With those numbers you can get a clearer picture about what specifically is slow about the workflow, and it may not be the sql query itself (others mentioned stuff like the startup script running, which is a common culprit).
Thanks Josh... it seems like most of my problem is caching.
Running PSOS, entire script takes 52 seconds
Timing JUST the SQL on server is 48 seconds
So my startup script is significant and I have to cut that down.
Run locally first run it's 64 seconds, slower than server, but subsequent local queries are around 7 seconds each (local caching), which I think was probably the cause of why I was seeing such a discrepancy earlier in terms of speed.
I changed the LIKE to = and total time on server was 3-4 seconds of which about 2.7 seconds was the actual query, compared to 3.5 seconds locally for the same query.
I’m not sure how sending this to the server could help. If a record is in an open state all of the data required for the ExecuteSQL is exchanged between the server and FMP with the associated network traffic overhead. However, if the record is in a committed state, ExecuteSQL is performed on the server.
All of the above recommendations regarding startup scripts and PSOS are valid, but ensuring the record is not open before running the SQL is essential as far as ExecuteSQL is concerned.
It sounds like you're saying "sometimes" when you run ExecuteSQL locally it actually runs on the server anyway... which is good to know, I won't try to push that through a PSOS script to save bandwidth... but I got lost with the "record is not open".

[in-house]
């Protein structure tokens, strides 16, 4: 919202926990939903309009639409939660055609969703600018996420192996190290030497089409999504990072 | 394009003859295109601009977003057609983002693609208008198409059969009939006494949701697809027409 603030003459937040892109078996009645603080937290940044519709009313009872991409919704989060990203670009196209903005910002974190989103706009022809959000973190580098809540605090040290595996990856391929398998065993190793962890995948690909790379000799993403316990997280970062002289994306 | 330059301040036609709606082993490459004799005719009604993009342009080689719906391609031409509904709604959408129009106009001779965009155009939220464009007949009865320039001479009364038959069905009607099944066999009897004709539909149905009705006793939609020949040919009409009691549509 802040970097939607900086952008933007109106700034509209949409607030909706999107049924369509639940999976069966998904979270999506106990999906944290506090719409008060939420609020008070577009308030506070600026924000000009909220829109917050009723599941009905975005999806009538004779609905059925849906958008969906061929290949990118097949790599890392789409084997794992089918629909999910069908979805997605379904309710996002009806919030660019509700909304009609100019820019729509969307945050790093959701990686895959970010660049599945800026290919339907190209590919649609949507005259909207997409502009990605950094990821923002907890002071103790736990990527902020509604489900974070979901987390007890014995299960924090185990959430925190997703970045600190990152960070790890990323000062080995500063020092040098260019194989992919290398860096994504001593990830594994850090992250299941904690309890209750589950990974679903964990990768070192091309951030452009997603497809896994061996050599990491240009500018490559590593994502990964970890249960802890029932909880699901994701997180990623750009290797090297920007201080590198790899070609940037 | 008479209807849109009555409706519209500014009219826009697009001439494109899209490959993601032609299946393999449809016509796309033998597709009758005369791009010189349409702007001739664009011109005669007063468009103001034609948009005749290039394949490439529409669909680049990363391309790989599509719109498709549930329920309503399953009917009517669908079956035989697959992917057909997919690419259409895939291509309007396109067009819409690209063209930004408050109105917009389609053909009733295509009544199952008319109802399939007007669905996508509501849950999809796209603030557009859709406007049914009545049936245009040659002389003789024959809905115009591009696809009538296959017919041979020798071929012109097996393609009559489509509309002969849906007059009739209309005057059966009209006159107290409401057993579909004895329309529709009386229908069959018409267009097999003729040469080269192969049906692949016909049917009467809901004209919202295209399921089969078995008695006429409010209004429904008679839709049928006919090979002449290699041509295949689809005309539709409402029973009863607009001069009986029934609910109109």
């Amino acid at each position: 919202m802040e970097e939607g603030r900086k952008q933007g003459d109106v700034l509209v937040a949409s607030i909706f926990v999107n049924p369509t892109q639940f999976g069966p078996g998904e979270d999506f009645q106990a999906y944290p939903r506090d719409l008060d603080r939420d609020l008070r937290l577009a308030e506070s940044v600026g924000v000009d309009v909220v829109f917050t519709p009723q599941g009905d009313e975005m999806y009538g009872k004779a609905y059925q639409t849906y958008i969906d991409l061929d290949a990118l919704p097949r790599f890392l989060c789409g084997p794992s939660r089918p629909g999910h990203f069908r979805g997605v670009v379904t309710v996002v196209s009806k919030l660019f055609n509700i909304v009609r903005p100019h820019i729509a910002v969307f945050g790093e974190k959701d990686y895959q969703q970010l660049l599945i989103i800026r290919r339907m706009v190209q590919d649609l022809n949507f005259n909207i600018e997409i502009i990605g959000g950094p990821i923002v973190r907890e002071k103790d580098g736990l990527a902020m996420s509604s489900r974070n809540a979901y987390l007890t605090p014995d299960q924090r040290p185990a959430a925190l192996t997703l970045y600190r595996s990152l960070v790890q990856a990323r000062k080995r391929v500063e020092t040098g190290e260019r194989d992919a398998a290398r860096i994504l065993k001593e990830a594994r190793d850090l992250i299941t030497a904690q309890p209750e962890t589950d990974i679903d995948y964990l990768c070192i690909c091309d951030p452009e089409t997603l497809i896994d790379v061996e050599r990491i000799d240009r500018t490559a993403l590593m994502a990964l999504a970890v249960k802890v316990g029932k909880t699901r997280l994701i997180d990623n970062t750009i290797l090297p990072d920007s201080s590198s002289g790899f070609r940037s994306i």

I'm querying a database of interactions and finding a subset of them. At any given time there's probably about a 50% chance that at least one staff member is adding or editing one of the records I'm querying. The layout that I'm on when I call this query doesn't have any of those records "open" but that's not to say someone doesn't.
You’ve raised a really good question and I can only provide my understanding and am prepared to be corrected.
A record being open is defined as ‘being edited’ or ‘owned’ by the user. If the record is in this state, this is when the data is exchanged between the user and the server when ExecuteSQL is activated. I have not heard of a situation when another user ‘owns’ the record that would trigger network traffic between the ‘executor’ of SQL and the server, only if the ‘executor’ was also the ‘owner’ for the record.
Get ( RecordOpenState ) returns a value of 1 or 2 for a new/modified record that hasn’t been committed for the editing user. However, it returns 0 for other users. If FileMaker applies this same rule to ExecuteSQL, Then I believe my assumption above should be correct.
Commit records ( if possible ) prior to an executeSQL call. Why? If the current user has an open record in the Target table then FMP must download the entire record set to evaluate them before processing the call.
@Malcolm, there are always possible variations, but working on the assumption that the user is working in a single window and the active record is in a committed state, then then the SQL will be executed on the server and the entire record set will not be downloaded for evaluation.
OK thanks... this is good to know. In this particular case it pulls data for a chart which is in a floating window, so I guess my options are "cycle through open windows and commit them all before SQL or run the SQL and hope it works quickly"... both have downsides.